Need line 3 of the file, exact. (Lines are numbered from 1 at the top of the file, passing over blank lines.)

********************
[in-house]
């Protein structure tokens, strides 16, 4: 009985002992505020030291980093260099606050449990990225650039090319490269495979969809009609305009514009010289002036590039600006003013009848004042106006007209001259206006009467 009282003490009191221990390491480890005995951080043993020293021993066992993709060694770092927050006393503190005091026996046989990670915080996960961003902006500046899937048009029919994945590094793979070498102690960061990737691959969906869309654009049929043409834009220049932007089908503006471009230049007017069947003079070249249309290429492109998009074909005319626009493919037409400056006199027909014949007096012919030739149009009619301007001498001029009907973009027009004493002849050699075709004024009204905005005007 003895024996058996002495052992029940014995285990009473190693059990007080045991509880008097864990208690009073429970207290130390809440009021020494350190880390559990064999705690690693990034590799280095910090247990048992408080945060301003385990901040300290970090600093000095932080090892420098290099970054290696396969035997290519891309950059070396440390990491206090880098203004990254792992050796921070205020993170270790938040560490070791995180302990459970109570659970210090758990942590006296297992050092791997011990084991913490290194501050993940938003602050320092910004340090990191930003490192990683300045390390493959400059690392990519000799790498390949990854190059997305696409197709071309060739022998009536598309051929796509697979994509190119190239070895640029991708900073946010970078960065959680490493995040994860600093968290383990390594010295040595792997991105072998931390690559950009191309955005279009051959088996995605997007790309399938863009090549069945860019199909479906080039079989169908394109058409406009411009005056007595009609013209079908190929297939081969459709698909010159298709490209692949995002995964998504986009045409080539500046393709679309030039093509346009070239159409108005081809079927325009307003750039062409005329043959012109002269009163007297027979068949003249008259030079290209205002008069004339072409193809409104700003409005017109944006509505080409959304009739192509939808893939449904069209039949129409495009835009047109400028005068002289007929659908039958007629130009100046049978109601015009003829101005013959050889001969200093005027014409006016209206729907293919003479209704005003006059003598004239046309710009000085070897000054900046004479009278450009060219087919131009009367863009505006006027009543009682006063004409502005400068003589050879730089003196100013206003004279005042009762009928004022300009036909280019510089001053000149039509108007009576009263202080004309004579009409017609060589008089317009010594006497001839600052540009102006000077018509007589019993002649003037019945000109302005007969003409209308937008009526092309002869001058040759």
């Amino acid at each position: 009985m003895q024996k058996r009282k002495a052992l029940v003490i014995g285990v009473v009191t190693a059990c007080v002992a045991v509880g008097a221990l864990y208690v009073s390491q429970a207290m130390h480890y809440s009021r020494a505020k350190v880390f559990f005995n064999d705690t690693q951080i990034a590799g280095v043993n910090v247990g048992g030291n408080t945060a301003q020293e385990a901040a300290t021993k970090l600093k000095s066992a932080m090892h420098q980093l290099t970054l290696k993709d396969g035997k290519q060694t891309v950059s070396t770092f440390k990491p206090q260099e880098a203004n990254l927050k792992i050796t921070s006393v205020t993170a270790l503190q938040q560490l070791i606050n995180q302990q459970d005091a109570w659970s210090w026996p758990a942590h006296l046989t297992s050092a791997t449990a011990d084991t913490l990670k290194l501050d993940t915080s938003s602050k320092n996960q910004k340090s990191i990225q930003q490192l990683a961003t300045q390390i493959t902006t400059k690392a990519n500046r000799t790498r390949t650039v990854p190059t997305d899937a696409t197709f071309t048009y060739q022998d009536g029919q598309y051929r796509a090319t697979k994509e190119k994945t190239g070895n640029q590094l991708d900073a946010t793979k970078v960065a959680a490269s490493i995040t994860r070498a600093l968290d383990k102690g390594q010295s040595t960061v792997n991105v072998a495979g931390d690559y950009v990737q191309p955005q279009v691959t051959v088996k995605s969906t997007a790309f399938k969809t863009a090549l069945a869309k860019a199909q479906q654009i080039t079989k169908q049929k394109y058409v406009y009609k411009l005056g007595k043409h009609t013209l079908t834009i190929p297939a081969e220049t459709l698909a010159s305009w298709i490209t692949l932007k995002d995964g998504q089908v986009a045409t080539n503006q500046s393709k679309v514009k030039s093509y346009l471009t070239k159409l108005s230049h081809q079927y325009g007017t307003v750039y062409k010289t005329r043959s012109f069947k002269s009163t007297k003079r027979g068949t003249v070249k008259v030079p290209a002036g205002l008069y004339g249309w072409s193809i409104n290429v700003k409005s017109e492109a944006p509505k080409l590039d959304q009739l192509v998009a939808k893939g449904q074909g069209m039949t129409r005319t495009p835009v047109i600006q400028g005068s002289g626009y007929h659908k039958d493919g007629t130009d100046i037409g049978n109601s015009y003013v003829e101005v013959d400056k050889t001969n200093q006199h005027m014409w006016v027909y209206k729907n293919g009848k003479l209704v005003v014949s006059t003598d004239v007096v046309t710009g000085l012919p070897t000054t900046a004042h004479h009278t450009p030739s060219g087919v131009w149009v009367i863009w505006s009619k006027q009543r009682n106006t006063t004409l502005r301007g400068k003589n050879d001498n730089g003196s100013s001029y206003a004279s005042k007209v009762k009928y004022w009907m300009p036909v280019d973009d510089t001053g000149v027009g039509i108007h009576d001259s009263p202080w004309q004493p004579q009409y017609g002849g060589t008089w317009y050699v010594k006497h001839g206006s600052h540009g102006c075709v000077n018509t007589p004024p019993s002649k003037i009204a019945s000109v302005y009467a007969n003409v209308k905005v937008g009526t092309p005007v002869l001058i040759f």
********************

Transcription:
């Amino acid at each position: 009985m003895q024996k058996r009282k002495a052992l029940v003490i014995g285990v009473v009191t190693a059990c007080v002992a045991v509880g008097a221990l864990y208690v009073s390491q429970a207290m130390h480890y809440s009021r020494a505020k350190v880390f559990f005995n064999d705690t690693q951080i990034a590799g280095v043993n910090v247990g048992g030291n408080t945060a301003q020293e385990a901040a300290t021993k970090l600093k000095s066992a932080m090892h420098q980093l290099t970054l290696k993709d396969g035997k290519q060694t891309v950059s070396t770092f440390k990491p206090q260099e880098a203004n990254l927050k792992i050796t921070s006393v205020t993170a270790l503190q938040q560490l070791i606050n995180q302990q459970d005091a109570w659970s210090w026996p758990a942590h006296l046989t297992s050092a791997t449990a011990d084991t913490l990670k290194l501050d993940t915080s938003s602050k320092n996960q910004k340090s990191i990225q930003q490192l990683a961003t300045q390390i493959t902006t400059k690392a990519n500046r000799t790498r390949t650039v990854p190059t997305d899937a696409t197709f071309t048009y060739q022998d009536g029919q598309y051929r796509a090319t697979k994509e190119k994945t190239g070895n640029q590094l991708d900073a946010t793979k970078v960065a959680a490269s490493i995040t994860r070498a600093l968290d383990k102690g390594q010295s040595t960061v792997n991105v072998a495979g931390d690559y950009v990737q191309p955005q279009v691959t051959v088996k995605s969906t997007a790309f399938k969809t863009a090549l069945a869309k860019a199909q479906q654009i080039t079989k169908q049929k394109y058409v406009y009609k411009l005056g007595k043409h009609t013209l079908t834009i190929p297939a081969e220049t459709l698909a010159s305009w298709i490209t692949l932007k995002d995964g998504q089908v986009a045409t080539n503006q500046s393709k679309v514009k030039s093509y346009l471009t070239k159409l108005s230049h081809q079927y325009g007017t307003v750039y062409k010289t005329r043959s012109f069947k002269s009163t007297k003079r027979g068949t003249v070249k008259v030079p290209a002036g205002l008069y004339g249309w072409s193809i409104n290429v700003k409005s017109e492109a944006p509505k080409l590039d959304q009739l192509v998009a939808k893939g449904q074909g069209m039949t129409r005319t495009p835009v047109i600006q400028g005068s002289g626009y007929h659908k039958d493919g007629t130009d100046i037409g049978n109601s015009y003013v003829e101005v013959d400056k050889t001969n200093q006199h005027m014409w006016v027909y209206k729907n293919g009848k003479l209704v005003v014949s006059t003598d004239v007096v046309t710009g000085l012919p070897t000054t900046a004042h004479h009278t450009p030739s060219g087919v131009w149009v009367i863009w505006s009619k006027q009543r009682n106006t006063t004409l502005r301007g400068k003589n050879d001498n730089g003196s100013s001029y206003a004279s005042k007209v009762k009928y004022w009907m300009p036909v280019d973009d510089t001053g000149v027009g039509i108007h009576d001259s009263p202080w004309q004493p004579q009409y017609g002849g060589t008089w317009y050699v010594k006497h001839g206006s600052h540009g102006c075709v000077n018509t007589p004024p019993s002649k003037i009204a019945s000109v302005y009467a007969n003409v209308k905005v937008g009526t092309p005007v002869l001058i040759f």